In Australia, Sundrop Farms are growing tomatoes using seawater and 23,000 mirrors.
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A number of projects are using technology to expand the sustainable capabilities of farming. A floating eco farm that uses cow manure to power production and a vertical farm that facilitates low water and low energy food production are just a few that we have recently covered. In Australia, Sundrop Farm is using mirrors to harness the sun’s energy and grow tomatoes more sustainably.
Launched on 6th October, Sundrop Farm spans 20 hectares in the South Australian desert. A field of 23,000 mirrors angled to direct the sun’s rays to shine on a central water tower, produces enough energy to farm tomatoes on an industrial scale. The energy is used for electricity and for the conversion of seawater to fresh water that can be used for irrigation. Piped in from the Spencer Gulf five kilometers away, the farm uses seawater as the sole irrigation source. The water is thermally desalinated and nutrients are added to nourish plants. Sundrop’s launch is the culmination of 2 years of piloting. The project has just secured a 10-year contract with Australian retailer, Coles, to supply 15,000 tonnes of tomatoes annually.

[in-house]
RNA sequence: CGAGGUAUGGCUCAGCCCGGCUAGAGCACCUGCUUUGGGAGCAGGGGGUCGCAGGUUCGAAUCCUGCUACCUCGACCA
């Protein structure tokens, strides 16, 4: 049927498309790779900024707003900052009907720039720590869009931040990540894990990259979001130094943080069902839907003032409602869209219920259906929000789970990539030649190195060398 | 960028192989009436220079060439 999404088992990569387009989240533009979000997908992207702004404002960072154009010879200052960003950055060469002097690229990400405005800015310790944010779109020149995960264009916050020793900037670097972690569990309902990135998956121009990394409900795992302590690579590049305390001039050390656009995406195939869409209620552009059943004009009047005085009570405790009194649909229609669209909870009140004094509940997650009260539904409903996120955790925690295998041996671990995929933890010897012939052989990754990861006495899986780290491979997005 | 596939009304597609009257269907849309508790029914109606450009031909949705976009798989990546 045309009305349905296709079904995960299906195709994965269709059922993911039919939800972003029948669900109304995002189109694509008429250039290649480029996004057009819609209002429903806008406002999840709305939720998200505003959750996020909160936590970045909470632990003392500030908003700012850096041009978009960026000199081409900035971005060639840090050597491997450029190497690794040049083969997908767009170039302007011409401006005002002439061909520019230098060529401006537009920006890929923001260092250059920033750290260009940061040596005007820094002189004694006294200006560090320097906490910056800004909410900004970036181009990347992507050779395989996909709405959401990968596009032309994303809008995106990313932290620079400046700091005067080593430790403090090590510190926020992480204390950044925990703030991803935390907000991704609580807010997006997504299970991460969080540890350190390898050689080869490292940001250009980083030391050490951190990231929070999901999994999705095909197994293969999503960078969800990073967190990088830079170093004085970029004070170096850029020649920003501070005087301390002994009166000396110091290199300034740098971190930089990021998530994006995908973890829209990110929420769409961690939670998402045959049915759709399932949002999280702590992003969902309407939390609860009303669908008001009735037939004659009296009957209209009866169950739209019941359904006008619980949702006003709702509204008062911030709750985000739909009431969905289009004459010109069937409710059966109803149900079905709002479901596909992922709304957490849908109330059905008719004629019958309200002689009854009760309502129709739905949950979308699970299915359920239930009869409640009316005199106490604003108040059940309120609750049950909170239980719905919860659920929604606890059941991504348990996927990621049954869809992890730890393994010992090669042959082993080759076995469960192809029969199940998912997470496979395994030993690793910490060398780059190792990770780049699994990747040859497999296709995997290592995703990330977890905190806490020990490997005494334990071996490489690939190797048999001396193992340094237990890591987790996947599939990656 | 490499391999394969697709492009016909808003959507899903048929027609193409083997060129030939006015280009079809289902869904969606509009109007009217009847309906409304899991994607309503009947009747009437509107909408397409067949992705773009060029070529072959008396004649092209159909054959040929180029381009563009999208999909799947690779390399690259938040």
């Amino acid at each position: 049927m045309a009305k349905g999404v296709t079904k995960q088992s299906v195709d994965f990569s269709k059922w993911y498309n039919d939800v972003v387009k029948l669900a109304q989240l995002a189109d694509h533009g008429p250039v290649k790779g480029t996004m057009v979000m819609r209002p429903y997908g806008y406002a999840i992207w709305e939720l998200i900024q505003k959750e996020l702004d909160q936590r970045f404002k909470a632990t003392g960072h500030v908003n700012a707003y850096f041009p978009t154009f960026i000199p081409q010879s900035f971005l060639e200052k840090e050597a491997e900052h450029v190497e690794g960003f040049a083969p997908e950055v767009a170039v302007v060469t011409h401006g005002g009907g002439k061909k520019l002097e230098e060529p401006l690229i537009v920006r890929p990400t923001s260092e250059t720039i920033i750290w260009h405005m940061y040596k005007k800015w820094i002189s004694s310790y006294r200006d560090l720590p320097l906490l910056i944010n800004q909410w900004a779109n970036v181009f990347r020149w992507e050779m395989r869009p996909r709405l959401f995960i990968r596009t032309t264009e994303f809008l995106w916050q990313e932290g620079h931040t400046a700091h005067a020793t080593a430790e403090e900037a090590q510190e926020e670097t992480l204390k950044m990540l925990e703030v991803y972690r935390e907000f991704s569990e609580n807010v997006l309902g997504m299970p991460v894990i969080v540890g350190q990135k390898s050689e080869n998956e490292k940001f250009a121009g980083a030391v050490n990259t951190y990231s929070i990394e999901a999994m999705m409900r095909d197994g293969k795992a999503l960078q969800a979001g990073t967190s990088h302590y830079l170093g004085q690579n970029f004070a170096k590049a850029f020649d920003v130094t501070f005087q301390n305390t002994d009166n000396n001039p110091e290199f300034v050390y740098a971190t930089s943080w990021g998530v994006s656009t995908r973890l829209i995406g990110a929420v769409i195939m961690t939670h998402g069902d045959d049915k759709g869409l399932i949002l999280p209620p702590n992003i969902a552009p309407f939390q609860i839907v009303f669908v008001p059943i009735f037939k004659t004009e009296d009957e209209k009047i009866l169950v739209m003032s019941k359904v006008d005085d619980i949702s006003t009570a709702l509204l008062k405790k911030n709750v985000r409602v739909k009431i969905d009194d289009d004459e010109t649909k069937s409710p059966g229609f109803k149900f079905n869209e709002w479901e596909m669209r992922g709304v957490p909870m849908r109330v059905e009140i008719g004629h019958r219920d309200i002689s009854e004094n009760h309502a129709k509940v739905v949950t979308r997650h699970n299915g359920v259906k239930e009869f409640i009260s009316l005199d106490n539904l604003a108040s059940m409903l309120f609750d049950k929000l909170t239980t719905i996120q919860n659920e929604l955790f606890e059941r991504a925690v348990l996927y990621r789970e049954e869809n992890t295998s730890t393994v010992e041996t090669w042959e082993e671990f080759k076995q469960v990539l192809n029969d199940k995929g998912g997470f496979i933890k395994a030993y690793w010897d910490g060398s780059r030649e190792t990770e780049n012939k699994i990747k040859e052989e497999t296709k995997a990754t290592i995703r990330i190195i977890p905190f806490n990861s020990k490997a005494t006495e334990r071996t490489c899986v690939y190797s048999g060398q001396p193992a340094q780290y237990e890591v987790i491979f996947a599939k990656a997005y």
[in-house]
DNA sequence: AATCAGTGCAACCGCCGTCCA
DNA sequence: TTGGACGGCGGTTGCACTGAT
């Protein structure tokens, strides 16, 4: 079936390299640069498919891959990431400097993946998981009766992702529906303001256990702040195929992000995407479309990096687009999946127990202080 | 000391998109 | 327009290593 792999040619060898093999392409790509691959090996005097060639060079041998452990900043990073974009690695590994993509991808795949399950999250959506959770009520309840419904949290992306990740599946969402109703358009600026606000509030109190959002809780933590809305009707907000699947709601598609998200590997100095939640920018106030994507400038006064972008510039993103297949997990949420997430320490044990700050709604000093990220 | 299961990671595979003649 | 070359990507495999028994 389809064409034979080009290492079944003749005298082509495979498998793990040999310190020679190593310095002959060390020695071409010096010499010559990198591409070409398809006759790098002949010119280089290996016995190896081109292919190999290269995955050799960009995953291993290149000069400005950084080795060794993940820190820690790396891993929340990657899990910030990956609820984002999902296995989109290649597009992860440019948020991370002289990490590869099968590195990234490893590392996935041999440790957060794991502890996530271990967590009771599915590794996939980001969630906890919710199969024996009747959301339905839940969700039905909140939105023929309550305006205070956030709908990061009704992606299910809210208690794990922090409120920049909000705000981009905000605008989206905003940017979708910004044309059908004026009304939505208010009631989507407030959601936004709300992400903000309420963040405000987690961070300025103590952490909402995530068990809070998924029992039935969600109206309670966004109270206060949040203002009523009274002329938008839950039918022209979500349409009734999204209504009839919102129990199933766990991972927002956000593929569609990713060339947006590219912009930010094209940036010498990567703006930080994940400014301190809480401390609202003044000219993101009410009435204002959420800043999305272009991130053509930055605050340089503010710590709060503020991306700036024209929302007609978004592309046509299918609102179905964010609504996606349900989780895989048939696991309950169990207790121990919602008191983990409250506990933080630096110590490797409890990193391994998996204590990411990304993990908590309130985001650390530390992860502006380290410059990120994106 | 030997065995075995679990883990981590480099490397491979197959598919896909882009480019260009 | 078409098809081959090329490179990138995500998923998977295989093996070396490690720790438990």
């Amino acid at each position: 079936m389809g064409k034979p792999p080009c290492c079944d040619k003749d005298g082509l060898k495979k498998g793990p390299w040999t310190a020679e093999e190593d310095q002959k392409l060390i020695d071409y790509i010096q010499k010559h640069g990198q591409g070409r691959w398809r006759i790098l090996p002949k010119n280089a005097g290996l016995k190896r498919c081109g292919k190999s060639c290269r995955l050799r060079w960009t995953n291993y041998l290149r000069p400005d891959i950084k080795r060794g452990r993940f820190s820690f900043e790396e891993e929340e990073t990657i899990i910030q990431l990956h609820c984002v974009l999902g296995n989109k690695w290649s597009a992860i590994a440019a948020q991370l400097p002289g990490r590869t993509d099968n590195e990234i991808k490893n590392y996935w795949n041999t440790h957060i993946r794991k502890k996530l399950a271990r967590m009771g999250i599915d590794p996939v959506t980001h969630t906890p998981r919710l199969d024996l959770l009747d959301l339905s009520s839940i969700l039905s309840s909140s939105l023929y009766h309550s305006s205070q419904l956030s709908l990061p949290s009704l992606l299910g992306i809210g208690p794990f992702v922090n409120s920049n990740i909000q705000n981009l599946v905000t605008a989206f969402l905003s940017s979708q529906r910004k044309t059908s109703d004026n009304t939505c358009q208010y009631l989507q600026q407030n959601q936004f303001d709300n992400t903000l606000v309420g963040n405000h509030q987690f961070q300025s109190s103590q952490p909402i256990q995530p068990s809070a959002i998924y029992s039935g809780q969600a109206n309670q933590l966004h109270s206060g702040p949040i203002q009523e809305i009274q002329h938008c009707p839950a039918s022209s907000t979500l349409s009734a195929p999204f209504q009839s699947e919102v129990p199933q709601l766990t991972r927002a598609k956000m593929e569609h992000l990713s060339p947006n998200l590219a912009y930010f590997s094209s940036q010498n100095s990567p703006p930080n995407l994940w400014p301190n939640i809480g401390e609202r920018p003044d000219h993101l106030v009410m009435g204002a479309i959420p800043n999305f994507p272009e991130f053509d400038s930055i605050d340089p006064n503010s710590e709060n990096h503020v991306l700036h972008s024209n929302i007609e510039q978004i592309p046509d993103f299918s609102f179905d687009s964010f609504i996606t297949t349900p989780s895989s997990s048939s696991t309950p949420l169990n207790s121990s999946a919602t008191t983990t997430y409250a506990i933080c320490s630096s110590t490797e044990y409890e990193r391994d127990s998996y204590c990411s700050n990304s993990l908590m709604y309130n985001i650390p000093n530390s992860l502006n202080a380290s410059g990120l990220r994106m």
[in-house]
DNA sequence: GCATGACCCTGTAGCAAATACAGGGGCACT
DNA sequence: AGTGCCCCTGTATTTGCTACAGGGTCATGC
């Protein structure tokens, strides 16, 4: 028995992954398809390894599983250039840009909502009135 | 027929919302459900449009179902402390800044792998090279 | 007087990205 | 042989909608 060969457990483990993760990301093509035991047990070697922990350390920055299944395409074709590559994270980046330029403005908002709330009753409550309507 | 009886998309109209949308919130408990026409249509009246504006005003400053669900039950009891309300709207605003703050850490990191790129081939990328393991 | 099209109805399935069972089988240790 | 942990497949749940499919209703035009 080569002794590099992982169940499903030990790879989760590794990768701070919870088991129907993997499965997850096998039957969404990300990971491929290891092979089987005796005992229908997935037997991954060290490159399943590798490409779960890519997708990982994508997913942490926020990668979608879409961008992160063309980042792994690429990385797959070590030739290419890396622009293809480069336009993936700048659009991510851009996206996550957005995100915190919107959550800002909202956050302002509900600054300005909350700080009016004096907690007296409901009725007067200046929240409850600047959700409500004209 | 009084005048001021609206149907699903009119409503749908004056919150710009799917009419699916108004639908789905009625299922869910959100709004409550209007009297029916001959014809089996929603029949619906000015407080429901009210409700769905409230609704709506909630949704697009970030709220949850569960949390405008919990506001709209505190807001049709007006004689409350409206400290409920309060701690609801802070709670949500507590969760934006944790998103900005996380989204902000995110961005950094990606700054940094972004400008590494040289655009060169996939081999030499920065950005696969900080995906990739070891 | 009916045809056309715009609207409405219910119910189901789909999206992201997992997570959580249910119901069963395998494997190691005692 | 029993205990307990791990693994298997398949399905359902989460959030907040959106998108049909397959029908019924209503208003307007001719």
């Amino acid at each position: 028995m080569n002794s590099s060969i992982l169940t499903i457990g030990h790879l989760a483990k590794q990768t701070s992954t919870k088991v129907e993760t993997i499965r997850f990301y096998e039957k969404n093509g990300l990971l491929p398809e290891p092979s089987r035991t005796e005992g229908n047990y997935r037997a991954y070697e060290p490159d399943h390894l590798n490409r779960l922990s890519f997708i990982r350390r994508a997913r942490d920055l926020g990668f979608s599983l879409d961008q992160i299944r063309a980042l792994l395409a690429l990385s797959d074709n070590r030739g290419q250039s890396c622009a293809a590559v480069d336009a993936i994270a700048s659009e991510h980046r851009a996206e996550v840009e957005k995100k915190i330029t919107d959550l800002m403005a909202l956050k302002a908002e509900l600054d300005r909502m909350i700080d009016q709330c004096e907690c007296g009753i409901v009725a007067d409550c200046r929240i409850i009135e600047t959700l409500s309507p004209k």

The farm isn’t yet entirely energy independent and relies on the grid for up to 15% of its power supply, particularly in winter when the sun is weak. Could this use of mirrors be adopted by other energy consuming sectors to make them more sustainable?